Since it started back in 1992, National Physical Therapy Month’s main focus has been to acknowledge and celebrate the powerful transformations that physical therapy can achieve. So in honor of Physical Therapy Month, take a look at some ways that it may be good for you.
Pain reduction: Pain medication may provide more instant relief, but physical therapy can provide long term benefits. Exercises that stretch and strengthen joints as well as soft tissue can help relieve pain plus restore function. Certain therapies, if they are continued on a regular basis, can also help keep the pain from returning.
Mobility: Regardless of your age, physical therapy can help if you are having trouble walking, moving or standing. By doing exercises that strengthen and stretch, it helps restore your ability to move.
Balance: Most physical therapy sessions start with a fall risk assessment. If you are at high risk, the therapists will cater your sessions around safety and work towards restoring balance. They will use methods that mirror real-life situations and, if necessary, provide assistive devices such as canes, walkers, or crutches to help with safer walking. In cases where vertigo or dizziness are affecting balance, therapists will perform specific maneuvers that will help restore balance and clarity.
Diabetes management: Exercise is often a part of an effective overall diabetes plan as it can help control blood sugar. Simple movements outlined by a therapist can go a long way towards regulating blood sugar levels. Also, diabetes can affect people’s feet and legs, s exercises specific to those areas can help prevent future issues.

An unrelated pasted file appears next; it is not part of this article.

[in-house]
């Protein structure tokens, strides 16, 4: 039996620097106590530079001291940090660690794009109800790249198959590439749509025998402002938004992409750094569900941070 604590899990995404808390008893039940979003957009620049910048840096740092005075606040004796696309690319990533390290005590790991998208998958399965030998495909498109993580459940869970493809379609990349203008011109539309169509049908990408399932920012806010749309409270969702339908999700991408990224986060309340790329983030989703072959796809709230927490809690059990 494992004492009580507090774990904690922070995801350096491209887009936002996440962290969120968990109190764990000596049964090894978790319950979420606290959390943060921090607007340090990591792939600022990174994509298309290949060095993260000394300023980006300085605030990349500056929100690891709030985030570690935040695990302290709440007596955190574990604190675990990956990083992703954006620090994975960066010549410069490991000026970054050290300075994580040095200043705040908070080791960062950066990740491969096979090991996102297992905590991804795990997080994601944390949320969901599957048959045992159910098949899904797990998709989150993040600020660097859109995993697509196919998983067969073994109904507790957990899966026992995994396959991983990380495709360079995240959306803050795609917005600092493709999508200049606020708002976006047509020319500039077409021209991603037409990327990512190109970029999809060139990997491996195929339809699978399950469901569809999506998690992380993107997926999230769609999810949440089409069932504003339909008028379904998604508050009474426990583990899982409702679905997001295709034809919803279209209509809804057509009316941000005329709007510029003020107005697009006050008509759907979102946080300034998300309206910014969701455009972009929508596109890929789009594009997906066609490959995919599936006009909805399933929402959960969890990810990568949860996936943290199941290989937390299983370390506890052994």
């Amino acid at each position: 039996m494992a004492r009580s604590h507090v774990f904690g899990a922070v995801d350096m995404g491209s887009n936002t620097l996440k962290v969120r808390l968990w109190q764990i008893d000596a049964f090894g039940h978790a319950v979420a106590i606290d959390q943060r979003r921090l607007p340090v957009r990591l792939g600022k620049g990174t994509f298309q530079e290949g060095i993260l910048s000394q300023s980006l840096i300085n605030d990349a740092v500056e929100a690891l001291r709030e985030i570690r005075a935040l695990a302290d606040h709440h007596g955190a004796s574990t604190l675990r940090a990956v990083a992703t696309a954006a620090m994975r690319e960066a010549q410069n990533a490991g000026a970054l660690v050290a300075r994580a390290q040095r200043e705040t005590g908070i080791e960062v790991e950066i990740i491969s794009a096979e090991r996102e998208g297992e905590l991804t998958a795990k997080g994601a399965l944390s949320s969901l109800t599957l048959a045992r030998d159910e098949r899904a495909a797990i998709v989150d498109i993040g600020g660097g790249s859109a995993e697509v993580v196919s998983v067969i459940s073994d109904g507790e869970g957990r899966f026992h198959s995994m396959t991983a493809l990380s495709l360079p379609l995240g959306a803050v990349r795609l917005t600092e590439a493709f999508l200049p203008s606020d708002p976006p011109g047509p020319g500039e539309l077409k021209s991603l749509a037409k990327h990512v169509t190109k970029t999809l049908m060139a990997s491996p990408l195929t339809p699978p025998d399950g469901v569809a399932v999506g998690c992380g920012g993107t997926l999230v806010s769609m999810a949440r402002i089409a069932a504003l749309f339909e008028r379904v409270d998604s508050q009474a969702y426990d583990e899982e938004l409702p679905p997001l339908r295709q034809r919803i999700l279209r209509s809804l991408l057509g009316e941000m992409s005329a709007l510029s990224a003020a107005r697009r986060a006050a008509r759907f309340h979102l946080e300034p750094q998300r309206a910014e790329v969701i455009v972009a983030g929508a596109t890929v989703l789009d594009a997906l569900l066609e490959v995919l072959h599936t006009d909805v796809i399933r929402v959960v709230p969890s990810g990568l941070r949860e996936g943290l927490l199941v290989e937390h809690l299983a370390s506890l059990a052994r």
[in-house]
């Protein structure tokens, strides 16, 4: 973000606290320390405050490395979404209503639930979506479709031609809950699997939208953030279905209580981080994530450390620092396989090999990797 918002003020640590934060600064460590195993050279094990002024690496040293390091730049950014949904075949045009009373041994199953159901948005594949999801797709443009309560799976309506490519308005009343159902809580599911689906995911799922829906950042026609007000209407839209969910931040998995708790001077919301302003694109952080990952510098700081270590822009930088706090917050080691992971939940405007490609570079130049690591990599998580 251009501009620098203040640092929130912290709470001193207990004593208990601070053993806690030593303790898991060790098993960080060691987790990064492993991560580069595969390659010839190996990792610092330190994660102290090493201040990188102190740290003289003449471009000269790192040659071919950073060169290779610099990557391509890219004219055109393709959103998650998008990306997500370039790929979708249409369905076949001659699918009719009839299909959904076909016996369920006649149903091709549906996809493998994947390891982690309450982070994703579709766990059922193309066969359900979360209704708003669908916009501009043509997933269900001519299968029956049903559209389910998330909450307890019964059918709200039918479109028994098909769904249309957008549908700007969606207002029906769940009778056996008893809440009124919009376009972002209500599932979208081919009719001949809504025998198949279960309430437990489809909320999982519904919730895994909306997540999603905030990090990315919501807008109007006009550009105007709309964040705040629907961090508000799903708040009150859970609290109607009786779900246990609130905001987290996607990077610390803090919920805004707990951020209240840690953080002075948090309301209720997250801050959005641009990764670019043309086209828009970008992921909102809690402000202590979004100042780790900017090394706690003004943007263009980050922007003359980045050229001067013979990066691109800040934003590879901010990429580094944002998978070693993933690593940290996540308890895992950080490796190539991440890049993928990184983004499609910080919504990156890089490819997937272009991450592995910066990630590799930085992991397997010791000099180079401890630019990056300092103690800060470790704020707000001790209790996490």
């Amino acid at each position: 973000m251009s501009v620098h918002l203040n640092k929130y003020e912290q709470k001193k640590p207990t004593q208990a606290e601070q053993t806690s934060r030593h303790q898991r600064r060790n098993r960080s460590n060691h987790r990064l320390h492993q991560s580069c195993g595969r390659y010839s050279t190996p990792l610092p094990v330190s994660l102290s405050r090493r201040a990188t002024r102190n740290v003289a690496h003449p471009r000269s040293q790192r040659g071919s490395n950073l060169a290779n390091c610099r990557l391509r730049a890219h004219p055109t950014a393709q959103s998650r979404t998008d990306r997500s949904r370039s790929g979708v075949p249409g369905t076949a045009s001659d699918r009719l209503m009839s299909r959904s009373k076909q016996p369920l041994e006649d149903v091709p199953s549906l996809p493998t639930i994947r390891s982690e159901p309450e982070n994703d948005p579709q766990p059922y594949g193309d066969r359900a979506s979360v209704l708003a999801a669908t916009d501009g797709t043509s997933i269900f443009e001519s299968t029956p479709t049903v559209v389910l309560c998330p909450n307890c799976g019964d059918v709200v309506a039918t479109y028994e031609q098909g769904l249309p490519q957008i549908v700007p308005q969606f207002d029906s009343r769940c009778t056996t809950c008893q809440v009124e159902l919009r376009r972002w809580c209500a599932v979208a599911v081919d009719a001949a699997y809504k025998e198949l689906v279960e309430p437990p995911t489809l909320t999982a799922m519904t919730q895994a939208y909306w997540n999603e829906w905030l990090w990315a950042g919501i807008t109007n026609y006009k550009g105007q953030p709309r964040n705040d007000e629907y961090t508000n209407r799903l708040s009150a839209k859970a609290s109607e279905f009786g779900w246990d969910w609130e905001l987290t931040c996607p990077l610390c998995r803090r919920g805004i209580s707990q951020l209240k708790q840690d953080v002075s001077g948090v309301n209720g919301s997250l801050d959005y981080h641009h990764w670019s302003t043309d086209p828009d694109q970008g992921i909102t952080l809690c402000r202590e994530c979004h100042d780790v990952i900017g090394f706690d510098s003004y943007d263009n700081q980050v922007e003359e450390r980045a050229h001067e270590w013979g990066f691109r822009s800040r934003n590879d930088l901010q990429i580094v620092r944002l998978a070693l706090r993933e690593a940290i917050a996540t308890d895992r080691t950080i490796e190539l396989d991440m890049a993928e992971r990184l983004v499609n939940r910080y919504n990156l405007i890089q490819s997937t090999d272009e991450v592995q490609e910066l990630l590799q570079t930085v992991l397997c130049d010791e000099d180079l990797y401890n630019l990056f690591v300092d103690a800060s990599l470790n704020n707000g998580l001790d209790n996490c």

Stroke recovery: Many of the side-effects of a stroke affect you on a physical level. Physical therapy tailed to stroke recovery will focus on weakened areas of the body and eventually work on gait and balance. If full mobility is not possible, therapists can still work with patients to help them move around in bed so that they can assist with day to day functions such as bathing, dressing and moving from bed to chair.
Sports injuries: Physical therapists understand how certain sports have an impact on specific parts of your body. They can develop a physical therapy program designed to help recover after a sports injury, following surgery, or they can create a routine to help prevent future injuries such as stress fractures on long distance runners.